o Scientists at the Center have discovered that when someone with HIV has a bout of malaria, it can cause the virus levels to surge as much as sevenfold, an increase that lasts after the malaria ends; because HIV affects the immune system, the likelihood of getting malaria increases.
o In regions where both diseases are common, malaria may be responsible for almost 5 percent of HIV infections, and HIV may be behind 10 percent of malaria episodes, said lead researcher Laith Abu-Raddad.
The group paid particular attention to Kisumu, Kenya, where both diseases are prevalent and good tracking data are available. In Kisumu, the relationship between the diseases resulted in about 8,500 extra HIV infections and 980,000 additional cases of malaria over several decades.
o Malaria sickens about 500 million people each year, killing more than a million, mostly children, and mostly in Africa.
o Sub-Saharan Africa has about 24.7 million HIV-infected people -- with the U.N. putting 2005 deaths from AIDS in Africa at 2 million.
It would be a double tragedy if millions of people died needlessly over the past three decades from both AIDS and malaria due to environmental hysteria over DDT, says IBD.
6. GLOBAL WARMING: RELAX AND ENJOY
By Richard Rahn
ANTIDOTE TO CO2 MIND-POISONING
Howard “Cork” Hayden in The Energy Advocate, Dec. 2006
In the present environment, global-warming skeptics are called deniers, in an attempt to make them (us) sound like Holocaust deniers. Never mind that global warming alarmists deny the existence of the medieval warming period, deny the existence of the Roman warming period, and deny the existence of the Holocene Climatic Optimum, as it has been called by generations of geologists. If those periods existed, then the present can’t be called the hottest time ever.
If we scrap all the cars, SUVs, minivans and pickup trucks in America, greenhouse gas emissions could be cut by maybe 2 percent. What if we could realize a similar reduction without the economic impact, asks Investor's Business Daily (IBD)?
Surely this would be preferable to consumers, businesses and environmentalists alike. So why not try to extinguish the fires that continue to burn unchecked at dozens of coal deposits around the world? This, it is estimated, could cut global emissions of carbon dioxide from the burning of fossil fuel by 2 percent to 3 percent, says IBD.
o Coal fires can occur in natural settings or in or near abandoned and active mines; they can be ignited by lightning strikes, spontaneous combustion, even sunlight.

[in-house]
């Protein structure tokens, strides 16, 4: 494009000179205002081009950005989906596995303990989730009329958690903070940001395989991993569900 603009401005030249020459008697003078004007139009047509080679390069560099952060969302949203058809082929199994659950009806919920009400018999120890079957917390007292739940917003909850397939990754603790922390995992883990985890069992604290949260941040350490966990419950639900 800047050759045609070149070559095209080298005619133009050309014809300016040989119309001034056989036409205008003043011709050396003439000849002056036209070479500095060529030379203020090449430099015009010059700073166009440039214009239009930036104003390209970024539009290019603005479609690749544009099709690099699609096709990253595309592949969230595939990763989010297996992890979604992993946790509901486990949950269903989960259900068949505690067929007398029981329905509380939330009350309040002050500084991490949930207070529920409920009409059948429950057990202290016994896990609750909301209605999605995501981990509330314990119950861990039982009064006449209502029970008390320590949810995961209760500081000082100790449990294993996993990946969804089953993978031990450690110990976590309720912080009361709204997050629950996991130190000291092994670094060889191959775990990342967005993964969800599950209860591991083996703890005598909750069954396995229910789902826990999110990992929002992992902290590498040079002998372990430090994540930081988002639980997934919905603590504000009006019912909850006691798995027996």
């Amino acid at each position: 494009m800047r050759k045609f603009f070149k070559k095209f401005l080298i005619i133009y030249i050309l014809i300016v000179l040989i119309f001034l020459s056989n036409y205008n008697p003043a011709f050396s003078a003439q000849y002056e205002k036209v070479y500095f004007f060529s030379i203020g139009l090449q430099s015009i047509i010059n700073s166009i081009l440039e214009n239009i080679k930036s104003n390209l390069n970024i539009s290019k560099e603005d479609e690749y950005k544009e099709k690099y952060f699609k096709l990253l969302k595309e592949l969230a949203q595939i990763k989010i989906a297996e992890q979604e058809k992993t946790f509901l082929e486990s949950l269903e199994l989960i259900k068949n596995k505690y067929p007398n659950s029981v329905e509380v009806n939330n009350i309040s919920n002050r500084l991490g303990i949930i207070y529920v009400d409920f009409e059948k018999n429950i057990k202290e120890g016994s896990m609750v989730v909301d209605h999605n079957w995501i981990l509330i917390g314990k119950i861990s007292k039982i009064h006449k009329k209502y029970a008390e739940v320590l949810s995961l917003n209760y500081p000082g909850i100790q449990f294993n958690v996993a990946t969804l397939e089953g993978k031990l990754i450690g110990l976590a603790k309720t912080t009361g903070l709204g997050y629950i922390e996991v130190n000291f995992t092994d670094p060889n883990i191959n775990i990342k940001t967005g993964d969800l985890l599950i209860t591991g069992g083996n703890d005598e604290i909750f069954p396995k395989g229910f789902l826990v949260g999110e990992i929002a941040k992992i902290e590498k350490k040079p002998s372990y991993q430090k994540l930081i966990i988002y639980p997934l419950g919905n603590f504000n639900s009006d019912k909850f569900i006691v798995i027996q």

o But they're mostly a man-made problem and have been around as long as man himself; left alone, they "can burn for hundreds or even thousand of years," according to Environmental Health Perspectives.
According to Andries Rosema, director of Environmental Analysis and Remote Sensing Co.:
o They are particularly messy in China, where about 120 million tons of coal are consumed in uncontrolled fires each year.
o In addition to emitting CO2 -- which is not a pollutant -- coal fires throw off noxious gases, sulfur and soot.
If coal fires produced some economic benefit, there might be a reasonable trade-off to letting them burn. But they create neither jobs nor wealth, let alone energy, says IBD.
8. A GREEN TAX
France's recent foray into international environmental policy has the whiff of blackmail about it, says the Wall Street Journal. Prime Minister Dominique de Villepin last month proposed a European Union carbon tax on imports from industrialized countries that won't commit to a post-2012 Kyoto Protocol.
In other words, sign the treaty or else .... "We have decided to reinforce the principle that the polluter pays," he said. As long as the "polluter" is from the United States or Australia, that is, the two developed economies that rejected Kyoto and aren't in any mood to approve a successor treaty:
o France and the rest of the European Union signed up to Kyoto and proceeded to emit greenhouse gases at a faster clip than America.
o Only two of the 15 old EU members are on track to meet their emissions commitments by 2010 -- France is not one of them.